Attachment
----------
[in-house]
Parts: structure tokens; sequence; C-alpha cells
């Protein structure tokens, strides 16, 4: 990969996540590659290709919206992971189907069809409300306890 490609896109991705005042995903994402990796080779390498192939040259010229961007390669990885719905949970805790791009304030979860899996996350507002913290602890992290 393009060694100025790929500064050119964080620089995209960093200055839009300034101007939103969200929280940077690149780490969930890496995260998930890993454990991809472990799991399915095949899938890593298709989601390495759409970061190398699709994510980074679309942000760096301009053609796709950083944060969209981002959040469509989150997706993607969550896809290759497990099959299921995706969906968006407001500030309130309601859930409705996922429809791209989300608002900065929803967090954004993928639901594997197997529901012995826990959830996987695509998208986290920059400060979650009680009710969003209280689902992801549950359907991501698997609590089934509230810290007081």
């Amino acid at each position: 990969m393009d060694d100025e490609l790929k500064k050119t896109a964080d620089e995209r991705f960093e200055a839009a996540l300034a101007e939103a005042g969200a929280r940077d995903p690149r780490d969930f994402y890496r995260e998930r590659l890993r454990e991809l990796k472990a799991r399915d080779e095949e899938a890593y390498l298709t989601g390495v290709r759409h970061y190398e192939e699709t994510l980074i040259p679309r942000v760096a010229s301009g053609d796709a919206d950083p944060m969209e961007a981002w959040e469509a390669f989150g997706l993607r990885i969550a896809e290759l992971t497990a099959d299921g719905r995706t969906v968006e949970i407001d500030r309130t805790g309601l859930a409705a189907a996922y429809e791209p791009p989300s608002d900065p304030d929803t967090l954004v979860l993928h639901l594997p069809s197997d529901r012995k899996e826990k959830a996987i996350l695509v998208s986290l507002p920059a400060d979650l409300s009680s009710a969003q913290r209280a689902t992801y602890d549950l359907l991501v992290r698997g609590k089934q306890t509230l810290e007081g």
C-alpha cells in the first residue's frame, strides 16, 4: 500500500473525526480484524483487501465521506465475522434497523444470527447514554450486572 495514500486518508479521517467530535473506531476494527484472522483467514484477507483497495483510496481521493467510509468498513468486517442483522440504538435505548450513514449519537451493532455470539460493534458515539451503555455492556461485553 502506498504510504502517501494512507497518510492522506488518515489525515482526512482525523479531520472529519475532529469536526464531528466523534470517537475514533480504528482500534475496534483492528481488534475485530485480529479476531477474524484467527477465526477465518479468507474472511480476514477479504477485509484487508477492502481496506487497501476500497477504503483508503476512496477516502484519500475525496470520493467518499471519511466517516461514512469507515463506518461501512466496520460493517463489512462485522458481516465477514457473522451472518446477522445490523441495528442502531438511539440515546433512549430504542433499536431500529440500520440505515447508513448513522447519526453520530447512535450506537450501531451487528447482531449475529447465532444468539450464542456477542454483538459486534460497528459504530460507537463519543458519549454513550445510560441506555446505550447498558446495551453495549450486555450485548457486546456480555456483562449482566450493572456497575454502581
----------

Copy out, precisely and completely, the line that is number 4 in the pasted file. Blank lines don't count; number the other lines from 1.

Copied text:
């Amino acid at each position: 990969m393009d060694d100025e490609l790929k500064k050119t896109a964080d620089e995209r991705f960093e200055a839009a996540l300034a101007e939103a005042g969200a929280r940077d995903p690149r780490d969930f994402y890496r995260e998930r590659l890993r454990e991809l990796k472990a799991r399915d080779e095949e899938a890593y390498l298709t989601g390495v290709r759409h970061y190398e192939e699709t994510l980074i040259p679309r942000v760096a010229s301009g053609d796709a919206d950083p944060m969209e961007a981002w959040e469509a390669f989150g997706l993607r990885i969550a896809e290759l992971t497990a099959d299921g719905r995706t969906v968006e949970i407001d500030r309130t805790g309601l859930a409705a189907a996922y429809e791209p791009p989300s608002d900065p304030d929803t967090l954004v979860l993928h639901l594997p069809s197997d529901r012995k899996e826990k959830a996987i996350l695509v998208s986290l507002p920059a400060d979650l409300s009680s009710a969003q913290r209280a689902t992801y602890d549950l359907l991501v992290r698997g609590k089934q306890t509230l810290e007081g």